Philadelphia - A lawsuit claims New York police engaged in a discriminatory policy when it carried out surveillance on Muslims in New Jersey after 9/11. While a federal district court dismissed the suit a year ago, lawyers are now seeking a reversal in appeals court.

Lawyers for the plaintiffs argued before a three-judge panel in the appellate court in Philadelphia on Tuesday to reverse the decision in Hassan v. City of New York, which challenged the constitutional legality of the New York City Police Department’s blanket surveillance of Muslims in New Jersey.

The arguments center on the alleged injuries to Muslim mosques, merchants, and worshippers targeted by the program, and whether the NYPD’s response was appropriate after the September 2001 terror attacks.

‘What happened since 9/11 and what happened in Paris the other day suggests that this kind of action may be needed to ferret out terrorists,’ said Judge Jane Roth, according to Bloomberg.

The co-counsel for the Muslim groups, Baher Azmy from the Center for Constitutional Rights, said there is no issue with probing serious security threats, ‘but the question is what means do law enforcements use to investigate. This was a blunderbuss surveillance program based on nothing but suspicion.’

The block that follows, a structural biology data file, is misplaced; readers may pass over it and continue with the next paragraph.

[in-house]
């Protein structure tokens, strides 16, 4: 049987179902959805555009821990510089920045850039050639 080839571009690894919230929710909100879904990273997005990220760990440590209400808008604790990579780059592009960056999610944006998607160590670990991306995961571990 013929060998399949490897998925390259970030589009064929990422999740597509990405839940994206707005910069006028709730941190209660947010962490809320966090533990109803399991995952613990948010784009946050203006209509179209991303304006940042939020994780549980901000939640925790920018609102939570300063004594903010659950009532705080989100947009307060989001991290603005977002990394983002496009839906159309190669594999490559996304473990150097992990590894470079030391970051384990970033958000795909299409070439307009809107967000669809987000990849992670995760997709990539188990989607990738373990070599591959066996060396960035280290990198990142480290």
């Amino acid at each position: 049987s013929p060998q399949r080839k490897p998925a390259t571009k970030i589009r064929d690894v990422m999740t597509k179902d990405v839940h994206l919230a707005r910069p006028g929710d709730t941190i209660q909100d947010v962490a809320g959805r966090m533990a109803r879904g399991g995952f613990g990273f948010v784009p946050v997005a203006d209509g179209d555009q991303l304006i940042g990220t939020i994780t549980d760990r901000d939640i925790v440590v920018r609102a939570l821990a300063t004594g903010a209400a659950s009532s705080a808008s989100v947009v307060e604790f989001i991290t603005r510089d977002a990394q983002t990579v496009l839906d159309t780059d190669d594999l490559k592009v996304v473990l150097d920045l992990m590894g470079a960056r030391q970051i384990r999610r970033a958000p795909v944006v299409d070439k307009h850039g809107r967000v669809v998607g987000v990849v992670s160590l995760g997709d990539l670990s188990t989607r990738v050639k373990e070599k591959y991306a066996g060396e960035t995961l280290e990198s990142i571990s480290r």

The surveillance, first exposed in a series of articles by the Associated Press and said to have been in operation for over a decade, is known to have included spying on 20 mosques, 14 restaurants, 11 retail stores, two grade schools, and two Muslim Student Associations in New Jersey alone. The monitoring included video surveillance, photography, community mapping, and the infiltration of places of worship.

The NYPD also admitted that in more than 10 years of operation, the spy program failed to produce a single lead. The lawyer for the city, however, said there is no policy of targeting Muslims.  ‘This case at its heart involves surveillance of public space and public activity,’ Peter Farrell told the panel. ‘Surveillance of public activity does not prohibit, compel anyone to do anything. This is not a case that involves a stop, a search, a detention or an arrest.’

When asked by the judges about the allegations of harm noted in the drop in attendance at mosques, Farrell said those injuries ‘are based on subjective self-imposed fears.’ The federal court dismissed the suit in February 2014 when it ruled that the surveillance did not harm any of the 11 plaintiffs, and that if anyone did suffer harm it was because of the reporting by the Associated Press on the surveillance. The court also accepted that spying on Muslims was justified in response to the September 11 attacks.